17. Among the reasons corporate wellness programs don’t often work is that the programs focus on the incorrect determinants of health outcomes- not the least of which, ironically, are job loss , fear of job loss, quality of worklife and work environments as well as job satification.

    I refer the readers of this blog again to http://www.unnaturalcauses.org

    Dr. Rick Lippin
    Southampton, Pa

  18. Perhaps there is a point here – if very high risk patients (the ones you mentioned) were more carefully vetted or told more fully of their risks, perhaps the surgeries wouldn’t take place in the first place. That’s why there are better outcomes for many procedures/treatments in other countries – they carefully select who are the best candidates. That may seem unamerican to some, but spend time in an ICU where those patients who are septic with their surgical infections are and see if that seems like something you’d want to have happen to your family member. And I think that is also where we get an awful lot of our drug resistance – when antibiotics are given to very immunocompromised patients. “Superbugs” proliferate in hospitals.

    When visiting a clinic in the UK, I asked a GP about “rationing” dialysis. He said they didn’t do that. I asked why they had such a low utilization of dialysis compared to the US. He said, “If you’re asking if we allow patients to die of renal failure, the answer is ‘yes’. But every patient who needs dialysis gets it.” I think that’s something that deserves more consideration here in the US.

  19. The study found infections occurred in 5 percent of all surgeries in an unnamed southern hospital system. For U.S. hospitals, this is not an unusual rate of error — even though it is about 100 times higher than what most manufacturing plants would tolerate. No automaker would stay in business if 5 percent of their cars had a potentially fatal mechanical flaw.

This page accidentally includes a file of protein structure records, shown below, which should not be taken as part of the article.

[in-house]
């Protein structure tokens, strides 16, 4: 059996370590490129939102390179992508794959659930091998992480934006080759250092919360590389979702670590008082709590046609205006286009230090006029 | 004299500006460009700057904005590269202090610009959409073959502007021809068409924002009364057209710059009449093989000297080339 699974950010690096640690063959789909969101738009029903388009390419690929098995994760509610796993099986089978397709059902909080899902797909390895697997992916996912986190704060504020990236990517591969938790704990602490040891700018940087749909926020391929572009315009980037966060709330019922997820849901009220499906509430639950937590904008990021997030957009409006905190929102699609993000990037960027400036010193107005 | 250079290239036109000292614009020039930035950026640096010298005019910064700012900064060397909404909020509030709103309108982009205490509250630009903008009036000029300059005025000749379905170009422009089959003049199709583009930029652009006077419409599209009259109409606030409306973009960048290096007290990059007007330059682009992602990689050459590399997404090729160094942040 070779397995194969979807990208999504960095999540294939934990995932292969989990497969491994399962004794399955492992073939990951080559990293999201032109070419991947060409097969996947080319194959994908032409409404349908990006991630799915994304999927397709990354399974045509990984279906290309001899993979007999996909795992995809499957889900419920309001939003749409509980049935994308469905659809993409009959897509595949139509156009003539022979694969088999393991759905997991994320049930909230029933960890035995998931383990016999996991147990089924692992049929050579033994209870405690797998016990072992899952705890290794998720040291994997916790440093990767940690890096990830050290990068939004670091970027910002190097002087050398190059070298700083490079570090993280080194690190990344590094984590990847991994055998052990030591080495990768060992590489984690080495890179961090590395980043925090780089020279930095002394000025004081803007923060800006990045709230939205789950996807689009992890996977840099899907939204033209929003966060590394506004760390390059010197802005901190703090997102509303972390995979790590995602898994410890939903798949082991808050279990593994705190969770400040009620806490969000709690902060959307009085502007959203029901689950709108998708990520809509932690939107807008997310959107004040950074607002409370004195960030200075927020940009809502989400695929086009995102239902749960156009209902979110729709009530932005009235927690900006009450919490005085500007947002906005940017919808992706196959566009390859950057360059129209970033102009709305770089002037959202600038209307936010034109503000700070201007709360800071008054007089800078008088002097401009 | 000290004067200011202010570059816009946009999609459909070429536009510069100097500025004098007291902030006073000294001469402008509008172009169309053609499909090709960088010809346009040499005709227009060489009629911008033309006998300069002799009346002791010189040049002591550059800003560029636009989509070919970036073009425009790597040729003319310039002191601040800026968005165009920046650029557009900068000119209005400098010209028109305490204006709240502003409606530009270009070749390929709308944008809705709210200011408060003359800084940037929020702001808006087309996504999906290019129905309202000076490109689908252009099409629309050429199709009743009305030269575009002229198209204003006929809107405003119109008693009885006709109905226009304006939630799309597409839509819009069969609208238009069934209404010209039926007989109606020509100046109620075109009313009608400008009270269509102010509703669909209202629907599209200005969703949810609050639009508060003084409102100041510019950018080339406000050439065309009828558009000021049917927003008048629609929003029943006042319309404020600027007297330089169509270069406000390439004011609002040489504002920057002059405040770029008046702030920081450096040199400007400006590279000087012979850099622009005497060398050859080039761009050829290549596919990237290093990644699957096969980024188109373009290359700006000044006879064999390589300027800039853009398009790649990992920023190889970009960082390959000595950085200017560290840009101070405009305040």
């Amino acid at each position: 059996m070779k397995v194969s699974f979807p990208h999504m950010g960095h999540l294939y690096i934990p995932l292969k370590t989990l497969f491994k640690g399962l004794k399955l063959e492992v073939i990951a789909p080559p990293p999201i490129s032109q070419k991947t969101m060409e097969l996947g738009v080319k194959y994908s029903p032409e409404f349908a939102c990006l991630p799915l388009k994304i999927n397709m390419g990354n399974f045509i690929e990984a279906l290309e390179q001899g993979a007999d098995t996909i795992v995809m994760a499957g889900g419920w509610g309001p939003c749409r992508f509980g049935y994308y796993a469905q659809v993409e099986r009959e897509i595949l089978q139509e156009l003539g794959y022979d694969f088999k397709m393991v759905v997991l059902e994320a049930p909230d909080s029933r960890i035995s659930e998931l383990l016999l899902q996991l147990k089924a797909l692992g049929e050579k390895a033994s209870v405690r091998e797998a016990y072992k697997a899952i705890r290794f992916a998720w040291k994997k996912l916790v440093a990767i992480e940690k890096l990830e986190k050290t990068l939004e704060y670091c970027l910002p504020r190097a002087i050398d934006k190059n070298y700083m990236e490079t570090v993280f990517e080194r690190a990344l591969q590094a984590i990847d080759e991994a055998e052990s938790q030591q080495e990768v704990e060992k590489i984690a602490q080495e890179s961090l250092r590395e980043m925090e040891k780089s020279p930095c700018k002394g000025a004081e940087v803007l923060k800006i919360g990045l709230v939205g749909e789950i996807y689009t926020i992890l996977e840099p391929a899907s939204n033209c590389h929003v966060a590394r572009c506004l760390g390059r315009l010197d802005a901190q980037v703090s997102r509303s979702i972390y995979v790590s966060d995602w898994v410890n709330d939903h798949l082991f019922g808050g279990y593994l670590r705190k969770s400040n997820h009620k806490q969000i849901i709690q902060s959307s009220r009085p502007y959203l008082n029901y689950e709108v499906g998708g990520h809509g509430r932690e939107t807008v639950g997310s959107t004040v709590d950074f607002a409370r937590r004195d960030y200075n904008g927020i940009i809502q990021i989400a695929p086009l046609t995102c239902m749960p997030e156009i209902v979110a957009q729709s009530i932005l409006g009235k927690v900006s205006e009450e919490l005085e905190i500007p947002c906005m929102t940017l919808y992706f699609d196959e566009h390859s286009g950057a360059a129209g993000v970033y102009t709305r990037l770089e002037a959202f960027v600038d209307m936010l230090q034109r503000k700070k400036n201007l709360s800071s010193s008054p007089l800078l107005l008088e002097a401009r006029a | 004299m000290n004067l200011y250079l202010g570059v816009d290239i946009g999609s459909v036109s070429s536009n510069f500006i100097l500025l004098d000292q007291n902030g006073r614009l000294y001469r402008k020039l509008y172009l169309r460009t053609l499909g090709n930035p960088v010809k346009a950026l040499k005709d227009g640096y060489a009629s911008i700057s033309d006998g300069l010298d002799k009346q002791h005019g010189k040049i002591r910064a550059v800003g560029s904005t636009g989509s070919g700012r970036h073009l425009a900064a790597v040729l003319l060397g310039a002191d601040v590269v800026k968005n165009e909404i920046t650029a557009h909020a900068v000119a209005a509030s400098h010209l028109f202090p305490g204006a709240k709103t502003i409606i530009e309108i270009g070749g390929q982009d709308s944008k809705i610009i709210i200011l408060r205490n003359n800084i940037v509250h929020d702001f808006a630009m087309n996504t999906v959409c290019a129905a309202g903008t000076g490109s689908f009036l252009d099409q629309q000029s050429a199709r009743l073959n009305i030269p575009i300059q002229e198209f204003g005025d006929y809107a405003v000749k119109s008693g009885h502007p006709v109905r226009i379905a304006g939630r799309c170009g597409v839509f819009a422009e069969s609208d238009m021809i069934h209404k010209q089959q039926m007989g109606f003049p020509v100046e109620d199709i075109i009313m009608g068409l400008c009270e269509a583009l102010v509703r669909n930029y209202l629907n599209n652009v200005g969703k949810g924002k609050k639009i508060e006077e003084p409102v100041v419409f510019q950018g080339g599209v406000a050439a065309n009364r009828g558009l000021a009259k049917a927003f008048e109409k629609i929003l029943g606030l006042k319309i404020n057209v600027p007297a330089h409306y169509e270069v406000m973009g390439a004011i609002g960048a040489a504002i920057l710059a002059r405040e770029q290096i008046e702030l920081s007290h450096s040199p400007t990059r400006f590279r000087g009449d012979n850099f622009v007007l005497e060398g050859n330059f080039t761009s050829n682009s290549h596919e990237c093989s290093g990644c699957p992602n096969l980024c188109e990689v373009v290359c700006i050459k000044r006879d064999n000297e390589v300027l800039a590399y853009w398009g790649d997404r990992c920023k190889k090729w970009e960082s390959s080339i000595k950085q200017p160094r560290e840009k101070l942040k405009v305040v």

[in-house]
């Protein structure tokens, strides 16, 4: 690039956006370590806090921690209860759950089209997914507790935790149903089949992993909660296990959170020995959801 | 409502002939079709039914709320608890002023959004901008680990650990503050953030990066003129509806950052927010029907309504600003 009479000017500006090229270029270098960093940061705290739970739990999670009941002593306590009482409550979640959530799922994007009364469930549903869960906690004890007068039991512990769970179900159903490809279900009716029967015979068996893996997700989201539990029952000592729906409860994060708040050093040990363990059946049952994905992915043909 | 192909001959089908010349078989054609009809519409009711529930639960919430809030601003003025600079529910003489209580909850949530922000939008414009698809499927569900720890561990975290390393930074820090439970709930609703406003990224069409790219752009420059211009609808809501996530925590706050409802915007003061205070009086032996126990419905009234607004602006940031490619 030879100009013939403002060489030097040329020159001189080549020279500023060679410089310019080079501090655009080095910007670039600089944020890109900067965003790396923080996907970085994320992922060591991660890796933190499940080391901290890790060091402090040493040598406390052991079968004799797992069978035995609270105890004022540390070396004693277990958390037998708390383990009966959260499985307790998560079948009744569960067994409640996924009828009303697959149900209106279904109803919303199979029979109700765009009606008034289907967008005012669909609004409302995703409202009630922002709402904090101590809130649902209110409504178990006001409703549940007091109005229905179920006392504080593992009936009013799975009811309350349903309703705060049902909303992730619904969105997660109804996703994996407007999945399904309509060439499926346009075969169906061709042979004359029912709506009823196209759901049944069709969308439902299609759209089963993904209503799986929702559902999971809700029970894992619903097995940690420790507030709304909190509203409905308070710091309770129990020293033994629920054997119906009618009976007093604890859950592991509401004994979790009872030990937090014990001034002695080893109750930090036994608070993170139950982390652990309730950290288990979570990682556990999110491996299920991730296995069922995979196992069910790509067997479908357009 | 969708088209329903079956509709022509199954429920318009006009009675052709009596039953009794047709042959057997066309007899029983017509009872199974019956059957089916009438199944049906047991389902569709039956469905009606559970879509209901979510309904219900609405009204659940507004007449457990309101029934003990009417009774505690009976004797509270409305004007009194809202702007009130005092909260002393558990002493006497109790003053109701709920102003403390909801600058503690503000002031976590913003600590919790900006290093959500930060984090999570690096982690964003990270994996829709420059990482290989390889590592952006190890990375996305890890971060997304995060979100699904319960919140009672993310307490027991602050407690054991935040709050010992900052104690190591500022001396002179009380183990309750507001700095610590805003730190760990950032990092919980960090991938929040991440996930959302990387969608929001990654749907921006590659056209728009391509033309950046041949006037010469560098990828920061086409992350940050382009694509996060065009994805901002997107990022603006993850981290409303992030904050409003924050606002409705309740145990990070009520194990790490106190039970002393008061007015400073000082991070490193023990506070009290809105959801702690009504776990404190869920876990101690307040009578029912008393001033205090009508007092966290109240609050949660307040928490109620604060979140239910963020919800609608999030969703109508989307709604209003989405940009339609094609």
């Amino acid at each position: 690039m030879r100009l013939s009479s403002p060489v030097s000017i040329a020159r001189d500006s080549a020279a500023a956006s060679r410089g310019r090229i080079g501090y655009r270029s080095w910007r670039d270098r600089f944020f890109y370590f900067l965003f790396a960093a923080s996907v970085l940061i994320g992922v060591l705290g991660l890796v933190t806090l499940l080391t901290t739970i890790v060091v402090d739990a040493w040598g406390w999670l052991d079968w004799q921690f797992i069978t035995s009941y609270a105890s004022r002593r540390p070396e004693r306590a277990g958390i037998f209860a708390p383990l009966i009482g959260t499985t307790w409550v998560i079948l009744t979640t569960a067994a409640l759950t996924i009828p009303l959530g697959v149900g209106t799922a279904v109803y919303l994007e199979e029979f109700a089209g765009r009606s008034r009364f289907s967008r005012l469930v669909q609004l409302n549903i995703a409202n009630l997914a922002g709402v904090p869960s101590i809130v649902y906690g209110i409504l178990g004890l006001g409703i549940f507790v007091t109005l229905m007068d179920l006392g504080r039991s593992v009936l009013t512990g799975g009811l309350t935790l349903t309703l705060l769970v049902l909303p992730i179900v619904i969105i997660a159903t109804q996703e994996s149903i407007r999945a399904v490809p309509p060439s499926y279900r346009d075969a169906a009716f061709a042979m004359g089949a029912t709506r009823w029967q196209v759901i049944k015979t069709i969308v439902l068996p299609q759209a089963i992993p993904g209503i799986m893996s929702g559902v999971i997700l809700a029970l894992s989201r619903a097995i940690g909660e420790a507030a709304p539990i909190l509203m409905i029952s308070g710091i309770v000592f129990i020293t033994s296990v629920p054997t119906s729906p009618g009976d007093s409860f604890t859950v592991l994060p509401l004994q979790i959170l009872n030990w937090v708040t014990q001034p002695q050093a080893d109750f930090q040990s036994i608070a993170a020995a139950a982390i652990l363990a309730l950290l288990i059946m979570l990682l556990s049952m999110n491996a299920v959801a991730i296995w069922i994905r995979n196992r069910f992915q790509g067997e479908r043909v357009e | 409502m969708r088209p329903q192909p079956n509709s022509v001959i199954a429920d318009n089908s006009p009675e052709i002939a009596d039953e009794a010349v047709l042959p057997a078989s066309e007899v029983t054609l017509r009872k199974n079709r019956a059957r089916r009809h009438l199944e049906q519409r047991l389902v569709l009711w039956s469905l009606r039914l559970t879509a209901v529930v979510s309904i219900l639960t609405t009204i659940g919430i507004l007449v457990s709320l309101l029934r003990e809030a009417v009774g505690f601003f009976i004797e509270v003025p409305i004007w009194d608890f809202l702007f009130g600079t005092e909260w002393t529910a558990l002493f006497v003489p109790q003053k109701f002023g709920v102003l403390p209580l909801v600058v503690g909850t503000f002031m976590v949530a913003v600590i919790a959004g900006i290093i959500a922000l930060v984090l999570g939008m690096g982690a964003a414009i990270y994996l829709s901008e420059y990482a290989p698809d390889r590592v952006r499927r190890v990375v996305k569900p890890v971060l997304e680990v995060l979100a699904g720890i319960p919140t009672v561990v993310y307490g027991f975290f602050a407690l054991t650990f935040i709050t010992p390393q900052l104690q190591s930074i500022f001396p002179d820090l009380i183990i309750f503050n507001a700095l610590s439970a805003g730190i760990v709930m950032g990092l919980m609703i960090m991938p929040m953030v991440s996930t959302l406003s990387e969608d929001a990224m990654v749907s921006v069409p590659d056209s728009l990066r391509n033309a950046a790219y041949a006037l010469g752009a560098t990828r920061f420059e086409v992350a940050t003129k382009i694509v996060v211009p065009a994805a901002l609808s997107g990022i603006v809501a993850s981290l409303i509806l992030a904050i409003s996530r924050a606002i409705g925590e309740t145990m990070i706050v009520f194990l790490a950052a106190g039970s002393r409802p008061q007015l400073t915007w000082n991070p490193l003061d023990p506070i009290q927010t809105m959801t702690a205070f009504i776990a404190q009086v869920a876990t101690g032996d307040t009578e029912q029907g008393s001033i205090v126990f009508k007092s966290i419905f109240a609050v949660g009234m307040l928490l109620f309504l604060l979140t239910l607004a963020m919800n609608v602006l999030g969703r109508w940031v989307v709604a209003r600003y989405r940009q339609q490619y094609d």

Well, you’re going to have to bring it up with evolution then, because doctors are not the manufacturer. What a terrible analogy.

    The other mistaken assumption is that 100% of surgical infections are preventable. This is simply not the case. Even a perfectly done surgery with no breach of sterility carries with it a risk of wound infection of around 2-3%. This risk is doubled when the patient is obese, or has diabetes, and almost triples when they have all three. When sterility is breached, and the case is considered contaminated, the risk of wound infection is between 10-20% depending on the type of case and breach.

    Before you make this astoundingly incorrect assertion that this is uniformly due to “error”, or is an error rate 100 times more than should be tolerated, please demonstrate, using the literature, how such a low rate may be achieved. Is there an example of routine elective surgery with rates of infection 100 times less? Even the studies the authors cite such as this one can only show marginal reductions in infection rates with introduction of checklists, which many have pointed out, are studies subject to Hawthorne effects.

    This is the problem with these damn quality improvement schemes. For one, they rest on a false assumption that something that is “preventable” is 100% preventable, as your language suggests. The second problem is, once the target is lowering the rates of these complication, especially with incentive schemes, the end result will tend to punish sick people and the doctors that treat them.

    The classic example comes from the British NHS which implemented an incentive scheme which proved perverse. When physicians were rewarded monetarily for metrics such as better control of patient blood pressure, diabetes, etc., it worked great, you could show excellent improvement in these metrics when incentives were applied (according to the authors anyway). However, when you actually look at the data, the physicians that were rewarded were those treating fewer, younger, healthier, richer patients (and doctors that defrauded the system with exception reports). Those that did not make incentive goals treated older, poorer, and more patients.

    I can’t wait until the business people try to then crack down with their usual blunt methods on these complication rates because I know what the end result will be. Physicians that can and do select their patients (private hospitals) will achieve better rates by selecting, younger, healthier, richer, thinner, patients, and the rest will be referred to public and university hospitals who don’t refuse patients based on shoddy economic schemes. We’ll take your sick and unhealthy, and be good doctors to them, and when we get the higher readmissions, and poorer outcomes, medicare will penalize us more for taking care of the patients no one else wants, we’ll be less able to take care of the poor, the uninsured and underinsured, and our social safety net will continue to break. It will be a wonderful downward spiral of good intentions, incentives, and “business savvy”.